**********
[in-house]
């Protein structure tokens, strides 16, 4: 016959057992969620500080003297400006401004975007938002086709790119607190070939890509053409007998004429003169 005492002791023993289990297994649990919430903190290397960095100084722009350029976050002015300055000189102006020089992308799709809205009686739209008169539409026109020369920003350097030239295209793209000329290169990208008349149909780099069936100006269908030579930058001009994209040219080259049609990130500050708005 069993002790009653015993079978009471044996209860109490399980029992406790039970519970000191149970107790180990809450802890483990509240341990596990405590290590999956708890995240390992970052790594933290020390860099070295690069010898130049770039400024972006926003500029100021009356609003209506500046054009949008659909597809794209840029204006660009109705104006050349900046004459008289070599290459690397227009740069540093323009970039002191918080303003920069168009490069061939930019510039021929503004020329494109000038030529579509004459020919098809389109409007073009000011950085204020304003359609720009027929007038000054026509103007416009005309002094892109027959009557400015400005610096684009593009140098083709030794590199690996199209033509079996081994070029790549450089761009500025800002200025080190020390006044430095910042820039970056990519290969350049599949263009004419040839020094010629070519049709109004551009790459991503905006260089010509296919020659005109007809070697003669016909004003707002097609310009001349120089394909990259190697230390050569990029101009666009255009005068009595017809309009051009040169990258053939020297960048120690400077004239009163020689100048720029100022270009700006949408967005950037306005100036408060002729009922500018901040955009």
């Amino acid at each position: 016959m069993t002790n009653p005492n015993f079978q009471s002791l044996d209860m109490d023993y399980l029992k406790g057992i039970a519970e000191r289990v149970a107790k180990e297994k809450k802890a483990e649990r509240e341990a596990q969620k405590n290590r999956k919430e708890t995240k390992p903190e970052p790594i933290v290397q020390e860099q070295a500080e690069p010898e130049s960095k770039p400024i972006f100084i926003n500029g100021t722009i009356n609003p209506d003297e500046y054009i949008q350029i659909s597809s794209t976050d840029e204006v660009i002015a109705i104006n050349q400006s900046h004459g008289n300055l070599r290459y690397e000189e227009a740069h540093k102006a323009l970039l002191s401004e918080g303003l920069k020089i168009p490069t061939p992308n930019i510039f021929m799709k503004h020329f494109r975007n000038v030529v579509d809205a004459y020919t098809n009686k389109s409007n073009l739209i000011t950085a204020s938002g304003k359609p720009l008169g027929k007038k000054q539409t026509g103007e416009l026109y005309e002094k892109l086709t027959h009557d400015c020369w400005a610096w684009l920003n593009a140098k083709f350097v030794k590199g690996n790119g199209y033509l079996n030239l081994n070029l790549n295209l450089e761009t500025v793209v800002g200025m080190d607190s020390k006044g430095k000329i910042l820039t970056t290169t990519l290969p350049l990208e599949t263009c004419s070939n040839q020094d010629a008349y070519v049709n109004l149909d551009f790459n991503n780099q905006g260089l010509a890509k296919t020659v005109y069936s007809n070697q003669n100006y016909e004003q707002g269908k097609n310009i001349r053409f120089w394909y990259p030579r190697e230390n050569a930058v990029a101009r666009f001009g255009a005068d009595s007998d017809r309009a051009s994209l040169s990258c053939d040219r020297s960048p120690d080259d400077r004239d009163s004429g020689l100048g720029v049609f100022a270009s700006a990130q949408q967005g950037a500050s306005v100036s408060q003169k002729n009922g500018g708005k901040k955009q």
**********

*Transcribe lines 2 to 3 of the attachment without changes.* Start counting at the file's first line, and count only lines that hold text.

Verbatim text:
């Protein structure tokens, strides 16, 4: 016959057992969620500080003297400006401004975007938002086709790119607190070939890509053409007998004429003169 005492002791023993289990297994649990919430903190290397960095100084722009350029976050002015300055000189102006020089992308799709809205009686739209008169539409026109020369920003350097030239295209793209000329290169990208008349149909780099069936100006269908030579930058001009994209040219080259049609990130500050708005 069993002790009653015993079978009471044996209860109490399980029992406790039970519970000191149970107790180990809450802890483990509240341990596990405590290590999956708890995240390992970052790594933290020390860099070295690069010898130049770039400024972006926003500029100021009356609003209506500046054009949008659909597809794209840029204006660009109705104006050349900046004459008289070599290459690397227009740069540093323009970039002191918080303003920069168009490069061939930019510039021929503004020329494109000038030529579509004459020919098809389109409007073009000011950085204020304003359609720009027929007038000054026509103007416009005309002094892109027959009557400015400005610096684009593009140098083709030794590199690996199209033509079996081994070029790549450089761009500025800002200025080190020390006044430095910042820039970056990519290969350049599949263009004419040839020094010629070519049709109004551009790459991503905006260089010509296919020659005109007809070697003669016909004003707002097609310009001349120089394909990259190697230390050569990029101009666009255009005068009595017809309009051009040169990258053939020297960048120690400077004239009163020689100048720029100022270009700006949408967005950037306005100036408060002729009922500018901040955009």
């Amino acid at each position: 016959m069993t002790n009653p005492n015993f079978q009471s002791l044996d209860m109490d023993y399980l029992k406790g057992i039970a519970e000191r289990v149970a107790k180990e297994k809450k802890a483990e649990r509240e341990a596990q969620k405590n290590r999956k919430e708890t995240k390992p903190e970052p790594i933290v290397q020390e860099q070295a500080e690069p010898e130049s960095k770039p400024i972006f100084i926003n500029g100021t722009i009356n609003p209506d003297e500046y054009i949008q350029i659909s597809s794209t976050d840029e204006v660009i002015a109705i104006n050349q400006s900046h004459g008289n300055l070599r290459y690397e000189e227009a740069h540093k102006a323009l970039l002191s401004e918080g303003l920069k020089i168009p490069t061939p992308n930019i510039f021929m799709k503004h020329f494109r975007n000038v030529v579509d809205a004459y020919t098809n009686k389109s409007n073009l739209i000011t950085a204020s938002g304003k359609p720009l008169g027929k007038k000054q539409t026509g103007e416009l026109y005309e002094k892109l086709t027959h009557d400015c020369w400005a610096w684009l920003n593009a140098k083709f350097v030794k590199g690996n790119g199209y033509l079996n030239l081994n070029l790549n295209l450089e761009t500025v793209v800002g200025m080190d607190s020390k006044g430095k000329i910042l820039t970056t290169t990519l290969p350049l990208e599949t263009c004419s070939n040839q020094d010629a008349y070519v049709n109004l149909d551009f790459n991503n780099q905006g260089l010509a890509k296919t020659v005109y069936s007809n070697q003669n100006y016909e004003q707002g269908k097609n310009i001349r053409f120089w394909y990259p030579r190697e230390n050569a930058v990029a101009r666009f001009g255009a005068d009595s007998d017809r309009a051009s994209l040169s990258c053939d040219r020297s960048p120690d080259d400077r004239d009163s004429g020689l100048g720029v049609f100022a270009s700006a990130q949408q967005g950037a500050s306005v100036s408060q003169k002729n009922g500018g708005k901040k955009q």